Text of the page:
ANYWAY, the lady isn't going to go look at that barrel horse (the horse apparently had an injury that ended its barrel career and the only reason she was interested in it was because it was "pretty"...it's a black/white paint like her current horse). It isn't "certified" or whatever for her daughter. Instead, we're going to look at an older mare who is a therapy horse and we think will be perfect for her daughter. She was going on and on about wanting a "papered" horse yesterday and finally Cam blew his top. He lectured her on how "papers don't make a horse" and how just because a horse has papers doesn't make it worth anything. He even used Aires as an example. He's not papered at all, but he's probably one of the most sane, solid, level-headed, and well-mannered horses on Cam's property...in fact, he went so far as to say that he's ever met! Then he asked the lady "So, does the fact that Aires doesn't have papers make him worth less than the son of Seattle Slew I have sitting in one of my stalls that I can't do a darned thing with because I absolutely cannot break the horse (and he's not the only one who has tried...several people have tried to break this horse and NO ONE has had ANY success)?" Cam had to explain who Seattle Slew was, but after he did, she got it. So tomorrow, I get to give her the "NEVER buy for color first" lecture because apparently the ONLY thing she wanted to know about the mare we're going to see tomorrow is what color it was. I had it hammered into my head by my friend, Carli, that you NEVER buy a horse based on color. Color is a bonus. You buy for temperament first, then conformation, and if you happen to find everything you need in a color you like, you got lucky. This ought to be fun.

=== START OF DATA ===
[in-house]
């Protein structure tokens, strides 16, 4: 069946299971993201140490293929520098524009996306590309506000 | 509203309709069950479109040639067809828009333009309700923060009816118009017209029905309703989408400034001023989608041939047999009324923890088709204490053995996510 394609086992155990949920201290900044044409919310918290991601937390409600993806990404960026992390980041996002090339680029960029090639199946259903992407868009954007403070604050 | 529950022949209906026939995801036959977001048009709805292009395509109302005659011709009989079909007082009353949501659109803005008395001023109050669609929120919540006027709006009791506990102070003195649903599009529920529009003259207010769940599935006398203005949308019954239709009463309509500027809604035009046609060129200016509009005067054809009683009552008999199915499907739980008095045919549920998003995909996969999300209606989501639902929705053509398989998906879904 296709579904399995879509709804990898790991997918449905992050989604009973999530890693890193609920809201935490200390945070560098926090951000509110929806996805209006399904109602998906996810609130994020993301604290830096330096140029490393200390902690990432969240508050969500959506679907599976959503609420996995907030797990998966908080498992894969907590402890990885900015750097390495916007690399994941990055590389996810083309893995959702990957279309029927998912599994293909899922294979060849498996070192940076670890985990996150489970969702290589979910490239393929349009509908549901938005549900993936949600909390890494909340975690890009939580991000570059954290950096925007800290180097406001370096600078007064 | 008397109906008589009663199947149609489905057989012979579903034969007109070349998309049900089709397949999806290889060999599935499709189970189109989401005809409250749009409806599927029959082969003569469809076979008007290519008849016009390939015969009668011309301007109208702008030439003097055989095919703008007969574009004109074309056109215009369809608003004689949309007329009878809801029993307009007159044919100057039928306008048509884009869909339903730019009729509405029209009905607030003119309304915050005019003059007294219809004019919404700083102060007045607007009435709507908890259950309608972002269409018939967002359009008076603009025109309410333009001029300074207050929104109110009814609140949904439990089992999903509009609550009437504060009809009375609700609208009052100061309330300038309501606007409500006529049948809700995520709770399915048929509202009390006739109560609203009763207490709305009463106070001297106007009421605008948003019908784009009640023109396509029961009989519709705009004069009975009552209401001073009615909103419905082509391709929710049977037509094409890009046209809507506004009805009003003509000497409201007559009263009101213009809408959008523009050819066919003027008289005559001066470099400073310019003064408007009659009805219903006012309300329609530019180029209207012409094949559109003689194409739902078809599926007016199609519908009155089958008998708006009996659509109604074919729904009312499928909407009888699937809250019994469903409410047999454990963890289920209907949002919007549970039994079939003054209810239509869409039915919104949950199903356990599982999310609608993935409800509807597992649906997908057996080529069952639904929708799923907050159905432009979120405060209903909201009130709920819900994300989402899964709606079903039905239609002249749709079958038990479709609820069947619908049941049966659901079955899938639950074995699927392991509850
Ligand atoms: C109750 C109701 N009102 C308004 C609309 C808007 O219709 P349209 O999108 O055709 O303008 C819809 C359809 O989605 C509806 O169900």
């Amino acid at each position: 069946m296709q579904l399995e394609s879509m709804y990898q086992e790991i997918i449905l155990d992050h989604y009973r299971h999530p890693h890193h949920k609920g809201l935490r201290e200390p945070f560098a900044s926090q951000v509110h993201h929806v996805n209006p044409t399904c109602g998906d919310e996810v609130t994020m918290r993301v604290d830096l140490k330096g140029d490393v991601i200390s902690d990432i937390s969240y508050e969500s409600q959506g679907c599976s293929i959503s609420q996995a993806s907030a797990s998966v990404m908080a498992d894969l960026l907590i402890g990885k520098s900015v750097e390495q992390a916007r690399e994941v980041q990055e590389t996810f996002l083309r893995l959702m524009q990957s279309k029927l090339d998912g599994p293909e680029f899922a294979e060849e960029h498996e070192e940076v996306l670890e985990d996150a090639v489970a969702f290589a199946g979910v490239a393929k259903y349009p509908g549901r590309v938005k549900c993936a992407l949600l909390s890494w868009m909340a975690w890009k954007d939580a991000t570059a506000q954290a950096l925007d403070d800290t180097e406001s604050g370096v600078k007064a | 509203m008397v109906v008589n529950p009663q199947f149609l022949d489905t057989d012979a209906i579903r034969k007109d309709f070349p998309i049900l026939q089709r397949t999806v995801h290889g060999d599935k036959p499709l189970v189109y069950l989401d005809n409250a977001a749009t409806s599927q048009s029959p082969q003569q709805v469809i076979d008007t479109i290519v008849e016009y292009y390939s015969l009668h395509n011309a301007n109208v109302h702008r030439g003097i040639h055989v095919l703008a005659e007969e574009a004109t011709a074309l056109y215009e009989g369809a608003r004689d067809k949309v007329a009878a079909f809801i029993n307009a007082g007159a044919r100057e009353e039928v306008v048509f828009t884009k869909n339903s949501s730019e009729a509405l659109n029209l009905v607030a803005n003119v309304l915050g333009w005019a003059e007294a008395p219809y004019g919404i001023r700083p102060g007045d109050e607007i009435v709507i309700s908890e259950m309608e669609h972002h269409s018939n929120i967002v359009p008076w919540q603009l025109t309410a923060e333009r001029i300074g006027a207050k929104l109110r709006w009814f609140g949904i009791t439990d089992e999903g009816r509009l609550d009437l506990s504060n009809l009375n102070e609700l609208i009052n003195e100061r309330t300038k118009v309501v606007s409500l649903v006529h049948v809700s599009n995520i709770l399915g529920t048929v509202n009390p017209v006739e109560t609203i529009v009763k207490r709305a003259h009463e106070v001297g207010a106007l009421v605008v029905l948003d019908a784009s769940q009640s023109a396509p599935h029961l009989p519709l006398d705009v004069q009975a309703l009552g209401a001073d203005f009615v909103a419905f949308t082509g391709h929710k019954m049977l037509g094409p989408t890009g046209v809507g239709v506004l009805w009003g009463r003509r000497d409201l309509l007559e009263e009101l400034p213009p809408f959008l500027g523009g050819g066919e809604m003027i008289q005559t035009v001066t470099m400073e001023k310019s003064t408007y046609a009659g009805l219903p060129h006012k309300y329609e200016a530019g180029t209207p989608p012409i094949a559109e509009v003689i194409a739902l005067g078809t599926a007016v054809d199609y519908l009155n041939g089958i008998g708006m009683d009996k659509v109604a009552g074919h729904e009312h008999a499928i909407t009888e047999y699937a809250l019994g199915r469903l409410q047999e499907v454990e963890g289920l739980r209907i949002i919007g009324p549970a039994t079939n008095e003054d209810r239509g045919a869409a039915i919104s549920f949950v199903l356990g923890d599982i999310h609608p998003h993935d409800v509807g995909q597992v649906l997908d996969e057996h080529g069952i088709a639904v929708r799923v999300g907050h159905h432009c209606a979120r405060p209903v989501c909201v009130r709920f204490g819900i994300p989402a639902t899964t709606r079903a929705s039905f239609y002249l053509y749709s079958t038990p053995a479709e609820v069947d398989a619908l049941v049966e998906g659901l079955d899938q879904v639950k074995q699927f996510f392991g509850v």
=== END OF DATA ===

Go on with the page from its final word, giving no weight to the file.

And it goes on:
And in other news...AIRES GOT RIDDEN TODAY!!! Okay, so technically it wasn't really a "ride," but he had someone up on his back for the first time today! We (Christina, Jenn and I) decided to take a trail ride/walk up the mountain today. Cam had me put a different (OMG HEAVY!) saddle on Aires to get him used to the weight and such. I actually managed to get this literally 50lbs Circle Y saddle up onto Aires, but, boy, am I regretting it now! Cam and Mark offered to help me, but I was being stubborn. Anyway, we got a ways up the road (almost to the mountain itself) and we started talking about the fact that Cam hasn't ridden Aires yet and he promised me he'd have AT LEAST one ride on him by this Friday. The reason we got on the subject was because we were headed up the road to the mountain and a trail ride was coming back and Pete, the wrangler, and Dave, one of the boarders, were giving me a hard time because I was leading Aires while Jenn and Christina were riding. So, Jenn starts in on how if she was training Aires she'd have him ridden by now and is going off, so I finally say "Well, then get on him." She was like "What? Right now?" I was all "Sure. You have my permission to if you want." So, she thought about it for a minute, then got down off the gelding she was riding and handed me her reins and took Aires from me. It only took her three tries to get on his back and he never bolted or bucked once! The only reason it took her three tries was because the first two times he wasn't sure what she was doing and what he was supposed to do while she was doing whatever it was she was doing, so he walked forward a few steps (she didn't want to freak him out, though, so she stepped down when he started to move). The third time, she was able to get up laying across the saddle without him moving, so she laid there for a few seconds, patting him and praising him. Then she slowly pulled herself up and swung her leg over. He stood rock steady the entire time!! I am so proud of my boy!! He still doesn't really get the directions and cues, but he really didn't do bad for his first time. Jenn even dismounted and then mounted again and he just stood there! So, my friend was able to get a few pics with her camera phone (I had mine, but Nate, the gelding that Jenn was riding, was being a turd and all high-strung-saddlebred and wouldn't stand still)!!
 

bassbonediva